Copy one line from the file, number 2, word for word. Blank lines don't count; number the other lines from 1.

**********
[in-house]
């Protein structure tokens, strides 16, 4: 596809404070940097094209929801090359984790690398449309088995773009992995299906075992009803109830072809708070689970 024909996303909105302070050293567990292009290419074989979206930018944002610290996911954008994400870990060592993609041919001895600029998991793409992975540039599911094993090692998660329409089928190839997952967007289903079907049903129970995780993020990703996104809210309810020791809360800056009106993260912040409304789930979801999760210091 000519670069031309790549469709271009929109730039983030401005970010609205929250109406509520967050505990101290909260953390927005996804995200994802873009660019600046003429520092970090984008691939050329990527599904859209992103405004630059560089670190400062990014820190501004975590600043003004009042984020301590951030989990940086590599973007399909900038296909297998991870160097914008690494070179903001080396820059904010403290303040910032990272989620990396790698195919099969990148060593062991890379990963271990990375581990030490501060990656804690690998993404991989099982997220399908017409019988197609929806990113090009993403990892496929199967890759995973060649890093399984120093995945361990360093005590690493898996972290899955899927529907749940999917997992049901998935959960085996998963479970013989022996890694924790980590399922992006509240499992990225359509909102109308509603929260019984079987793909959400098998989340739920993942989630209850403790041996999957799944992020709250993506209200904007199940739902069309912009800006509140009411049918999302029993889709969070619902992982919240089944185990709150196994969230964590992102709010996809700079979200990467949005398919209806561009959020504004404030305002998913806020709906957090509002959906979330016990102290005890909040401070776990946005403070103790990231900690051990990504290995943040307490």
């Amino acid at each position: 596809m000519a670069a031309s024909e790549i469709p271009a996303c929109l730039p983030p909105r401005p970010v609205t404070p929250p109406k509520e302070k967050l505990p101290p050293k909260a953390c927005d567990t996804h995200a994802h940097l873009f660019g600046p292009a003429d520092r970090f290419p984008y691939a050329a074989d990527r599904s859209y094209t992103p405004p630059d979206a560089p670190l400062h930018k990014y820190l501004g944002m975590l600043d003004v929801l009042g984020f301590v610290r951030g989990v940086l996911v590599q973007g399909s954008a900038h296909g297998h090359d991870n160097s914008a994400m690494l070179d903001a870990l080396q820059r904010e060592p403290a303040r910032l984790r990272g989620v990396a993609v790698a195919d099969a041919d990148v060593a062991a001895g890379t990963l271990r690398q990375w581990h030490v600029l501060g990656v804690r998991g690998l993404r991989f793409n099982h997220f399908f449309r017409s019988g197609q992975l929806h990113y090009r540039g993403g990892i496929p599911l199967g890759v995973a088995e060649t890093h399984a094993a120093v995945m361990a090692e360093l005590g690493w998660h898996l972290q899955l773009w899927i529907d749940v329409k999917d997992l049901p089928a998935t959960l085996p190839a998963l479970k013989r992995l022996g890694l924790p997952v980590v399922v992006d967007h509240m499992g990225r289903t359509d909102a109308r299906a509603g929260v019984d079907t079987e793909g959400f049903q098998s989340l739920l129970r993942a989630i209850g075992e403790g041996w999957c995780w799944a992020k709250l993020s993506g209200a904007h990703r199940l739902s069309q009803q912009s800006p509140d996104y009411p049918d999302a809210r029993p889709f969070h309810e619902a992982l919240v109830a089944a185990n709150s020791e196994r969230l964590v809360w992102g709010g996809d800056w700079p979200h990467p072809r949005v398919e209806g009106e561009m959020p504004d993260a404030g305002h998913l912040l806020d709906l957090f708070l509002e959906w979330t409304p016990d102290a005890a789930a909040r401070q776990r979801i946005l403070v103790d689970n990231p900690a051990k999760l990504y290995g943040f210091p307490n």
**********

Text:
């Protein structure tokens, strides 16, 4: 596809404070940097094209929801090359984790690398449309088995773009992995299906075992009803109830072809708070689970 024909996303909105302070050293567990292009290419074989979206930018944002610290996911954008994400870990060592993609041919001895600029998991793409992975540039599911094993090692998660329409089928190839997952967007289903079907049903129970995780993020990703996104809210309810020791809360800056009106993260912040409304789930979801999760210091 000519670069031309790549469709271009929109730039983030401005970010609205929250109406509520967050505990101290909260953390927005996804995200994802873009660019600046003429520092970090984008691939050329990527599904859209992103405004630059560089670190400062990014820190501004975590600043003004009042984020301590951030989990940086590599973007399909900038296909297998991870160097914008690494070179903001080396820059904010403290303040910032990272989620990396790698195919099969990148060593062991890379990963271990990375581990030490501060990656804690690998993404991989099982997220399908017409019988197609929806990113090009993403990892496929199967890759995973060649890093399984120093995945361990360093005590690493898996972290899955899927529907749940999917997992049901998935959960085996998963479970013989022996890694924790980590399922992006509240499992990225359509909102109308509603929260019984079987793909959400098998989340739920993942989630209850403790041996999957799944992020709250993506209200904007199940739902069309912009800006509140009411049918999302029993889709969070619902992982919240089944185990709150196994969230964590992102709010996809700079979200990467949005398919209806561009959020504004404030305002998913806020709906957090509002959906979330016990102290005890909040401070776990946005403070103790990231900690051990990504290995943040307490």